Today, if you visited Mt Elgon Park; you notice that the park faces encroachment from local cultivators, settlers, poachers and illegal timber cutters who continue to put pressure on the park land due to big populations.
Mr Muzenze says that local people are up in arms against anybody who would deny them an opportunity to get further into the Park.
“Actually, it is not only in Mukoto here where fighting takes place but across the entire Mountain because people want back their land for cultivation and settlement. And I want to state that we are determined to get back our land through fighting because nobody seems ready to listen to us,” said Mr Muzenze.
To the rangers Mt Elgon national Park’s tremendously fertile soil, its trees, and its creatures should be protected by law for the viewing pleasure of well-off tourists who occasionally visit this resource.
But still, well over 90 percent of known communities surrounding Mt Elgon Park have made war, some frequently and quite brutally against UWA rangers who usually fall by the capricious machetes making their work murky and with no foreseeable end.
Many rangers have across their arms and the backs a grisly network of scars, testifying to their semi-enslavement in the national Park seeing men in their 20s permanently marked by brutality from the communities.
Mr Chemonges Sabilla, the director legal and corporate affairs at UWA says UWA rangers face horrific abuses, including death, injuries, permanent maiming as they struggle to protect the park.
“UWA rangers have often been the main victims of the conflict with the communities living around the park, they have faced indiscriminate killings and been victims of rudimentary tools like spears, Machetes, arrows and bow that have for long characterized the fighting in Mt Elgon national park,” said Mr Chemonges.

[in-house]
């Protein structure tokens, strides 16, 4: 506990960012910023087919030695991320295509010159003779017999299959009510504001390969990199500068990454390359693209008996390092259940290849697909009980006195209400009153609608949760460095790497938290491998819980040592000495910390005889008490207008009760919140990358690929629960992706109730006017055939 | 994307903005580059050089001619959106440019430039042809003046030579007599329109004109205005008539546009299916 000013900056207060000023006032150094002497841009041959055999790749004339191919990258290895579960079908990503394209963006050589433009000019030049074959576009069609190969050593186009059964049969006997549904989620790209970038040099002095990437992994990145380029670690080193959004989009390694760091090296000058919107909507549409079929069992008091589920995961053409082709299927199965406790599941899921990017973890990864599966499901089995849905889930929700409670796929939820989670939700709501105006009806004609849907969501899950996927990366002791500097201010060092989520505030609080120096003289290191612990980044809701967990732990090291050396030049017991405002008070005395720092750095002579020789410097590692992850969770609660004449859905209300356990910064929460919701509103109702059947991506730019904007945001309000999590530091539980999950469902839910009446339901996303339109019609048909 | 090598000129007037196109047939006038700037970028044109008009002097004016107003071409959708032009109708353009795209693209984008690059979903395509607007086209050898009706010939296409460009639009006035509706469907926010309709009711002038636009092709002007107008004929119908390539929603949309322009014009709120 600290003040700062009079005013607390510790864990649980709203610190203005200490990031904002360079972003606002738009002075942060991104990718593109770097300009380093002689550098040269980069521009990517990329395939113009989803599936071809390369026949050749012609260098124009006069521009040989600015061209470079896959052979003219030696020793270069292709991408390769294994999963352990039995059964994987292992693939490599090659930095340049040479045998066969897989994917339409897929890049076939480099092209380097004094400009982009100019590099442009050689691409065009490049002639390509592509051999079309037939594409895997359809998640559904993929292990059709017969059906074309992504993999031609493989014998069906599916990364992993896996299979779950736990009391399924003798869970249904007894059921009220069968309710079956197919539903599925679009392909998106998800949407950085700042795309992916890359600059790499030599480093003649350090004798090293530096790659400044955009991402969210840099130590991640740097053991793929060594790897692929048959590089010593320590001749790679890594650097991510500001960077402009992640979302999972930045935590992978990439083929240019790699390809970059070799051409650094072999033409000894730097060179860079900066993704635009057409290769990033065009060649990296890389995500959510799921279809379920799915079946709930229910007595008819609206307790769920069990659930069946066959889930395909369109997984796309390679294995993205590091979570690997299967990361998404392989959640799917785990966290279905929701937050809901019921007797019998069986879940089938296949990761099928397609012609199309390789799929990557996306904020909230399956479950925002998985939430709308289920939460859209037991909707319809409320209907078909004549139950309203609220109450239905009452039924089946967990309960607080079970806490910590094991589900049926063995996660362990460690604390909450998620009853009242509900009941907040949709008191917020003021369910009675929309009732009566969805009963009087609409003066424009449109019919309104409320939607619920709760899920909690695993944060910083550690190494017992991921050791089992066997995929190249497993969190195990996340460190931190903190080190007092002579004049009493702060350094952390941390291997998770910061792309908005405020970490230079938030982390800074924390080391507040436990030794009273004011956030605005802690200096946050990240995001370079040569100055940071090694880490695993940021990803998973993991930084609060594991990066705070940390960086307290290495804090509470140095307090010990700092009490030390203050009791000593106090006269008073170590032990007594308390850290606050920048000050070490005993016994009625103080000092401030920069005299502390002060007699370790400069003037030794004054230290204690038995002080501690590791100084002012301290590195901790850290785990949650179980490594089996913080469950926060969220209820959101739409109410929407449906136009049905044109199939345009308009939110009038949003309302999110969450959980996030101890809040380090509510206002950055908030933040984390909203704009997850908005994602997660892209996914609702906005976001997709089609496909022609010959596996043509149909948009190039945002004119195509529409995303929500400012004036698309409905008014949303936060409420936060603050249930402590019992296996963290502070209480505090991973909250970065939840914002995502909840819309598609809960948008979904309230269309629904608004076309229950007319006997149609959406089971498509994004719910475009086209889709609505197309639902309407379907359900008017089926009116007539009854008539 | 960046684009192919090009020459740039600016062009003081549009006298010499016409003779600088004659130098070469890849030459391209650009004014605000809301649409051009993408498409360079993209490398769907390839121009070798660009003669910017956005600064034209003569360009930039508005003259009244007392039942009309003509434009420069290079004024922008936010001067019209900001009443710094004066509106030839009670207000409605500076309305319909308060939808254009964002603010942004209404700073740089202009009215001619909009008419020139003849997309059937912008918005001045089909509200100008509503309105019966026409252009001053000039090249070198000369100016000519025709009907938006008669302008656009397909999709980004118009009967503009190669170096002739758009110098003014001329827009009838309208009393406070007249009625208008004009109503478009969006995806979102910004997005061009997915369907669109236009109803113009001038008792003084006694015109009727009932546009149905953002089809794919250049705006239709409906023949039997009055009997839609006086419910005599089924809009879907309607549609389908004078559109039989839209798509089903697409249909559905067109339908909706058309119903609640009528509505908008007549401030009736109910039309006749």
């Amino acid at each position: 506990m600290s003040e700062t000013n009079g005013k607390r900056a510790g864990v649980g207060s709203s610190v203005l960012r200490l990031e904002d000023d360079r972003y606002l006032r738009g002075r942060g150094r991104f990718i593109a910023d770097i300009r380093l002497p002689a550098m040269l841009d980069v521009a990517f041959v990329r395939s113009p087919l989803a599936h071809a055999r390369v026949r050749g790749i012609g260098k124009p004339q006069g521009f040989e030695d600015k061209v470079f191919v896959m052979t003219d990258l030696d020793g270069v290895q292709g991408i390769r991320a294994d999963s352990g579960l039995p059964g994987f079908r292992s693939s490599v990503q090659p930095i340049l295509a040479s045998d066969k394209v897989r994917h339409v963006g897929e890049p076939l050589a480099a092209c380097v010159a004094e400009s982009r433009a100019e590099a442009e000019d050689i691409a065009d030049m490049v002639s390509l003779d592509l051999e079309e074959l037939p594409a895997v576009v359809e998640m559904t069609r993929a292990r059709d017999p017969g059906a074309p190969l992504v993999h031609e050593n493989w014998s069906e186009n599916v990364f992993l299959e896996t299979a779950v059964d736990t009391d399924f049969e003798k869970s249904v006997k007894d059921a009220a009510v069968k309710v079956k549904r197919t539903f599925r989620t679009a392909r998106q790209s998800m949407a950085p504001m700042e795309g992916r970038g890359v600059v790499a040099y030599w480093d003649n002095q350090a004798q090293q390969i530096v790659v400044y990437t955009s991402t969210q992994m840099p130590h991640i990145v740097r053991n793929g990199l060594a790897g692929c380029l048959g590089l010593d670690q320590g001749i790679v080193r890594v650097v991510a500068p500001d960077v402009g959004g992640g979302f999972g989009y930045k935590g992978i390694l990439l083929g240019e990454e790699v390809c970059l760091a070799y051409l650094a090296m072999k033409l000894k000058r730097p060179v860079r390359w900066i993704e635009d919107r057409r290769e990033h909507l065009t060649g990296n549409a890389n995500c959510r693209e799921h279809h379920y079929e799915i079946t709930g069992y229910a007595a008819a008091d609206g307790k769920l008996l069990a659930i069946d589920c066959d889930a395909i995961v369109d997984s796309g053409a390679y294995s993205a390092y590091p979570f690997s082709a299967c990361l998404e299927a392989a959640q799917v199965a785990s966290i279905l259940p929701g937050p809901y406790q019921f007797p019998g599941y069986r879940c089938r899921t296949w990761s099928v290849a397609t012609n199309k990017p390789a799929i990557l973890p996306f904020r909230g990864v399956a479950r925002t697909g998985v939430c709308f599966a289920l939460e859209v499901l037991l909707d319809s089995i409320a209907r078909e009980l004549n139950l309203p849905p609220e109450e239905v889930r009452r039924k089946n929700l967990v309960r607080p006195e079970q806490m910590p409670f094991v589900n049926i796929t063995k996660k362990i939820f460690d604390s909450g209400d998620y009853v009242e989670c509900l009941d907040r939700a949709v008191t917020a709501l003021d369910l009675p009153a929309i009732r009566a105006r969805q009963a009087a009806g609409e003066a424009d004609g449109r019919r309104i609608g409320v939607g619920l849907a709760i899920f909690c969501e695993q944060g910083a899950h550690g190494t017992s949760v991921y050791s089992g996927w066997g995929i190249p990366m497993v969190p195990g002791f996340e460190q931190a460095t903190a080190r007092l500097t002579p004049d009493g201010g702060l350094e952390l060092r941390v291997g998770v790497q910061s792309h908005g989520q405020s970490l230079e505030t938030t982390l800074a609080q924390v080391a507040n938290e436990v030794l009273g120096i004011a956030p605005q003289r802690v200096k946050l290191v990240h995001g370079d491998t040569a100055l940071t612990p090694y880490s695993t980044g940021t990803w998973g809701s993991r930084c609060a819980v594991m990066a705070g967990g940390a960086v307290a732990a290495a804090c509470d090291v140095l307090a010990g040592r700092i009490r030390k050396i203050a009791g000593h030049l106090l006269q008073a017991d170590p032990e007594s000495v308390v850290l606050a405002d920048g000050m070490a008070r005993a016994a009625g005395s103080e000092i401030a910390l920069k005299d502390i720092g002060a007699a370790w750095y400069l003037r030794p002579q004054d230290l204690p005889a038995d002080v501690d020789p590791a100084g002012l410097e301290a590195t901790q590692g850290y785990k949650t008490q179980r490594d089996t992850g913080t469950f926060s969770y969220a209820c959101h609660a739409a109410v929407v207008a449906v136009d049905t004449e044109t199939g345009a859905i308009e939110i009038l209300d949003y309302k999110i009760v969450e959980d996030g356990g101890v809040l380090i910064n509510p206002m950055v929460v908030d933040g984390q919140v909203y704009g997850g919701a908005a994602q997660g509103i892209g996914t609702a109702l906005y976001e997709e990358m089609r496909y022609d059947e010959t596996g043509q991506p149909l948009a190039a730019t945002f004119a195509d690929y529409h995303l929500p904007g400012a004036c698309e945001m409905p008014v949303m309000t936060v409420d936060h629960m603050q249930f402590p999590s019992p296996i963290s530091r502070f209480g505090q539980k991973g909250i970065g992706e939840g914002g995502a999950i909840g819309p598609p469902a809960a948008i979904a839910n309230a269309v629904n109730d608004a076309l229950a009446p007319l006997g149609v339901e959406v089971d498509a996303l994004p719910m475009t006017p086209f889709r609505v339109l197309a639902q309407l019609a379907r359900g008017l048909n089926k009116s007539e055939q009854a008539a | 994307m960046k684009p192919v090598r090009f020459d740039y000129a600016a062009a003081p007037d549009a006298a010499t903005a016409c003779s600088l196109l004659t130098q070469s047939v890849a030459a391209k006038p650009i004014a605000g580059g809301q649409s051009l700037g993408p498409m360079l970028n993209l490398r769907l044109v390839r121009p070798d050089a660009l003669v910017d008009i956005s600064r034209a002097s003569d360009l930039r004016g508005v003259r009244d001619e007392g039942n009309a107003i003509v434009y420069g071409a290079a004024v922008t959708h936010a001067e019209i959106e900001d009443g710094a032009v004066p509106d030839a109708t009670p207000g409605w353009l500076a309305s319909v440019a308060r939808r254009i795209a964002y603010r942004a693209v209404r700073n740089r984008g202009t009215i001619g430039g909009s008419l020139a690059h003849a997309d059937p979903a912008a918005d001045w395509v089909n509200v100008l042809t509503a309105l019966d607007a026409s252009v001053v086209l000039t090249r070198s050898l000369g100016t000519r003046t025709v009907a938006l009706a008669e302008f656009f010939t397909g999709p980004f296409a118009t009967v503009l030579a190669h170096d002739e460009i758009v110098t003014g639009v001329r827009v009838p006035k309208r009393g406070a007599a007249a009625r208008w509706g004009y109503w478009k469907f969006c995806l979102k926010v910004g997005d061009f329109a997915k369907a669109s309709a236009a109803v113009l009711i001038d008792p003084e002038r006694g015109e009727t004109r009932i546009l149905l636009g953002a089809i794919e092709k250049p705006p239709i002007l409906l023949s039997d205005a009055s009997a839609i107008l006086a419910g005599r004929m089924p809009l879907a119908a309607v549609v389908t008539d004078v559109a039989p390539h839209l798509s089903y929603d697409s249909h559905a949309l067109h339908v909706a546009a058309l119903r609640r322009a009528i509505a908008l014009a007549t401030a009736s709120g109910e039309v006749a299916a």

He explained that UWA rangers have nowhere to hide, they have to face the wrath of the communities surrounding Mt Elgon national park who see them as enemies who have denied them an opportunity to get back to their fertile land and also get Park resources.
He revealed that Mt Elgon National Park resource constitutes a unique natural heritage that is of great importance both nationally and internationally and that these resources contribute directly and indirectly to the local and national economy through revenue generation and wealth creation.
Reports from the local communities surrounding the Park indicate that in 2001- 2002 when UWA wanted to open up a boundary and re-demarcate the park with fresh demarcation; many people were caught in the park again and have since been fighting UWA.
“So what UWA did was to evict these people by first destroying their crops with many ending up homeless/.landless without compensation and this again became the genesis of the whole crisis,” says Mr Stephen Wepukhulu, a local leader in Bumbo and a member of NALOA..
Mr Wepukhulu explained that many people were left with nothing and had to start to fight UWA rangers with animosity and that to date UWA is an enemy to encroachers at not only Mukoto but the entire Mt Elgon national park.
“They are still fighting because they have been deprived of their survival; they were mushroom/wild fruit gathers, Timber collectors and poachers and farmers in Mt Elgon and will continue to fight until they are given land by UWA and government,” said Mr Wepukhulu.
This is in line with recent studies that show that the majority of the local people around protected areas have negative feelings about state policies and conservation programmes and that they don’t have time to listen to the programmes/policies.
Although UWA argues that extractive use of forest of a range of timber and non timber forest products, cultivation of the land and settlement is a threat to biodiversity, local farmers argue that if properly monitored and controlled it is not a threat to biodiversity.